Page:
At a recent meeting in St. Louis County, Elizabeth was discussing the importance of smart governance in combatting growing suburban poverty when a Glen Echo Park elected official raised her hand. Glen Echo Park, she said, has two streets and no retail or businesses, and about one-fourth of the homes are vacant. They needed better housing code enforcement, but where were they to turn? Glen Echo Park is just one of more than 90 municipalities in St. Louis County, which itself is just one county in the St. Louis metro area. Read More

Does Inequality Matter for Mobility? A Metro View

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Cross-posted on Brookings’ Social Mobility Memos blog

Alan Berube

Standard and Poor’s issued a new report this week arguing that high levels of inequality may be retarding U.S. economic growth, moving debates around the effects of inequality further into the mainstream.

The Unresolved Debate about Mobility and Inequality

One particularly contentious axis of the debate about inequality has focused on whether there’s any connection between income inequality and intergenerational mobility. Former chair of President Obama’s Council of Economic Advisers Alan Krueger popularized the Great Gatsby curve, based on research from Miles Corak at the University of Ottawa, which portrays that countries exhibiting higher levels of inequality also experience lower levels of mobility across generations. Read More

Job Growth, Without Smart Planning, Can Still Leave Many Behind

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Barbara Ray and Sarah Jackson

In 2011, the suburbs of Cleveland were profiled in a New York Times story about growing suburban poverty in the United States. The story documented places such as Parma Heights and Warrensville Heights, once known for their “good schools, manicured lawns and middle-class neighbors.” Those neighborhoods today are grappling with something new, growing poverty.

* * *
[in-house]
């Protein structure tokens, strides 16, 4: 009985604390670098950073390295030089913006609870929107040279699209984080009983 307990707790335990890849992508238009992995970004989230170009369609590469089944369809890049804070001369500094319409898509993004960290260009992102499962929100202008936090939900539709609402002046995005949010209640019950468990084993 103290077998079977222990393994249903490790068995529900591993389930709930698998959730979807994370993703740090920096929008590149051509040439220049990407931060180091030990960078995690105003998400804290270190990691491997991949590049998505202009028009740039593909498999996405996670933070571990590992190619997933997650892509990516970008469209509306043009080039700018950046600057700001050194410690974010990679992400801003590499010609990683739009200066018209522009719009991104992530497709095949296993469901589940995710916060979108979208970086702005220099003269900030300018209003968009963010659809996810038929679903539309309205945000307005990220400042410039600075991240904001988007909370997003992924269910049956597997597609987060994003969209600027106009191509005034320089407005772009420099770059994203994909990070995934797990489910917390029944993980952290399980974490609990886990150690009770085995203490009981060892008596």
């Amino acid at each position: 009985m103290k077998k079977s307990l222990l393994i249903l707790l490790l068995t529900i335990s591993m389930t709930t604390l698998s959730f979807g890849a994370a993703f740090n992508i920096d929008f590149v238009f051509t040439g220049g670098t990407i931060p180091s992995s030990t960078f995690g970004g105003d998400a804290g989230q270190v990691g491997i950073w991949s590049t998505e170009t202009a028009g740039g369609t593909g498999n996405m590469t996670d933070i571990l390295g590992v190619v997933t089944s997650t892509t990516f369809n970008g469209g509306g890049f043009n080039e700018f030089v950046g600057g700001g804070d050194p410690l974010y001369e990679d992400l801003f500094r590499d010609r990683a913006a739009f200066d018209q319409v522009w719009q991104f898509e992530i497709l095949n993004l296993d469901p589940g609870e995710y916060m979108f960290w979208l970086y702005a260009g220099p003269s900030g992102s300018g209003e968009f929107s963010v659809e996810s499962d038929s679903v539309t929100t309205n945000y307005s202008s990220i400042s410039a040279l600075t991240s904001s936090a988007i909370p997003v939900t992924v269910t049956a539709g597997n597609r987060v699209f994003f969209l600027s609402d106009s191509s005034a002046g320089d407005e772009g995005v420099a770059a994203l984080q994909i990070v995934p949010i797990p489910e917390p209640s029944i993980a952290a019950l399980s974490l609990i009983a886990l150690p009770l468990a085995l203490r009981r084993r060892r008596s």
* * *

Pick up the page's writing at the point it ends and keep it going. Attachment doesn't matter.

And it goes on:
In 2000, 46 percent of the metro area’s poor were suburban residents. By 2012, 56 percent were. As the Times documents, once middle-class communities now have long lines at local food banks, and municipal governments struggle to help poor residents on tight, post-recession budgets.

It was only in 2011 that the Northeast Ohio region saw its first full year of job growth since the Great Recession. The region, with a population of more than 4 million, encompasses four metro areas (Akron, Canton, Cleveland, and Youngstown) and includes nearly $200 billion in economic activity. The area was lauded by Brookings’ Bruce Katz and Jennifer Bradley in their book “The Metropolitan Revolution” for its work to bring jobs in high tech and advanced manufacturing to the area through a partnership between the region’s Fund for Our Economic Future, MAGNET, and the Brookings-Rockefeller Project on State and Metropolitan Innovation.
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Poverty and Disadvantage Continue to Concentrate in the Suburbs

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Barbara Ray

It’s easy to conjure up images of concentrated poverty in the inner city.

As Alex Kotlowitz described it in his 1991 book There Are No Children Here: “There were no banks, only currency exchanges, which charged customers up to $8000 for every welfare check cashed. There were no public libraries, movie theaters, skating rinks, or bowling alleys to entertain the neighborhood’s children. For the infirm, there were two neighborhood clinics . . .  both of which teetered on the edge of bankruptcy and would close by the end of 1989. Yet the death rate of newborn babies exceeded infant mortality rates in a number of third world countries, including Chile, Costa Rica, Cuba and Turkey. And there was no rehabilitation center, though drug use was rampant.”

But in the suburbs?
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Research Brief: The Growth and Spread of Concentrated Poverty, 2000 to 2008-12

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While poverty increased and spread in the 2000s, it also became more concentrated in high-poverty and economically distressed neighborhoods, and those neighborhoods were increasingly located in the suburbs. By 2008-2012, the suburbs accounted for 40 percent of residents living in such areas in the nation’s 100 largest metro areas. Elizabeth explains why this increased concentration of poverty in suburban communities can pose greater challenges.

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Learn about suburban poverty in your community, how innovators around the country are addressing it, and what you can do locally and nationally to take action.